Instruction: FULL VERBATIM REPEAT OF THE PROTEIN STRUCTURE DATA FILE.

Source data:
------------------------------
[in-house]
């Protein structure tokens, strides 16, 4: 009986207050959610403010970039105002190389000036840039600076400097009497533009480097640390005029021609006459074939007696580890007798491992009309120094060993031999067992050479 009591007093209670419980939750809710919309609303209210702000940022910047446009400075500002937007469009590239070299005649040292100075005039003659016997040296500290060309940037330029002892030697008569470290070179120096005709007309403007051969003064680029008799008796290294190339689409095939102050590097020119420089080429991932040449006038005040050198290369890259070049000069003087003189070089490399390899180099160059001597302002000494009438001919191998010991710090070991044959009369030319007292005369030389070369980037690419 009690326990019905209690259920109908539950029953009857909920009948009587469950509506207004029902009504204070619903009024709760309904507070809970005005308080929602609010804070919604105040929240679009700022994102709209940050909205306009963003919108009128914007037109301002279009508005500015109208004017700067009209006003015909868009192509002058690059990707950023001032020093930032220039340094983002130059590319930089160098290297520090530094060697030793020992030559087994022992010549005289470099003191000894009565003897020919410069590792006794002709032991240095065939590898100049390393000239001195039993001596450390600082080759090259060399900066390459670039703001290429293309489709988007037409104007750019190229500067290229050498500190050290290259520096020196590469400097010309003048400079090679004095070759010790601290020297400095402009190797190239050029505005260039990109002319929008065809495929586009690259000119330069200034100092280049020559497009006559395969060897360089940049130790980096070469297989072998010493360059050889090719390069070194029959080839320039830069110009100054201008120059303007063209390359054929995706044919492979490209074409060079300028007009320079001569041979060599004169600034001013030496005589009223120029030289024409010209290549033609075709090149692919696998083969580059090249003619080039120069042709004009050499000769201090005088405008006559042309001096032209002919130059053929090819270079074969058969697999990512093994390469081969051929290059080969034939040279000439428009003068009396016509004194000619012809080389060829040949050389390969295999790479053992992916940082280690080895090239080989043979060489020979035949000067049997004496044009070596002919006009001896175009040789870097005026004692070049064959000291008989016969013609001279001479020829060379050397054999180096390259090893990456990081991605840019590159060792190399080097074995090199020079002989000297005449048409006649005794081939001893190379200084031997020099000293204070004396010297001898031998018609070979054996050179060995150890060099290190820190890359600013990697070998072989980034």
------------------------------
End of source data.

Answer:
[in-house]
């Protein structure tokens, strides 16, 4: 009986207050959610403010970039105002190389000036840039600076400097009497533009480097640390005029021609006459074939007696580890007798491992009309120094060993031999067992050479 009591007093209670419980939750809710919309609303209210702000940022910047446009400075500002937007469009590239070299005649040292100075005039003659016997040296500290060309940037330029002892030697008569470290070179120096005709007309403007051969003064680029008799008796290294190339689409095939102050590097020119420089080429991932040449006038005040050198290369890259070049000069003087003189070089490399390899180099160059001597302002000494009438001919191998010991710090070991044959009369030319007292005369030389070369980037690419 009690326990019905209690259920109908539950029953009857909920009948009587469950509506207004029902009504204070619903009024709760309904507070809970005005308080929602609010804070919604105040929240679009700022994102709209940050909205306009963003919108009128914007037109301002279009508005500015109208004017700067009209006003015909868009192509002058690059990707950023001032020093930032220039340094983002130059590319930089160098290297520090530094060697030793020992030559087994022992010549005289470099003191000894009565003897020919410069590792006794002709032991240095065939590898100049390393000239001195039993001596450390600082080759090259060399900066390459670039703001290429293309489709988007037409104007750019190229500067290229050498500190050290290259520096020196590469400097010309003048400079090679004095070759010790601290020297400095402009190797190239050029505005260039990109002319929008065809495929586009690259000119330069200034100092280049020559497009006559395969060897360089940049130790980096070469297989072998010493360059050889090719390069070194029959080839320039830069110009100054201008120059303007063209390359054929995706044919492979490209074409060079300028007009320079001569041979060599004169600034001013030496005589009223120029030289024409010209290549033609075709090149692919696998083969580059090249003619080039120069042709004009050499000769201090005088405008006559042309001096032209002919130059053929090819270079074969058969697999990512093994390469081969051929290059080969034939040279000439428009003068009396016509004194000619012809080389060829040949050389390969295999790479053992992916940082280690080895090239080989043979060489020979035949000067049997004496044009070596002919006009001896175009040789870097005026004692070049064959000291008989016969013609001279001479020829060379050397054999180096390259090893990456990081991605840019590159060792190399080097074995090199020079002989000297005449048409006649005794081939001893190379200084031997020099000293204070004396010297001898031998018609070979054996050179060995150890060099290190820190890359600013990697070998072989980034």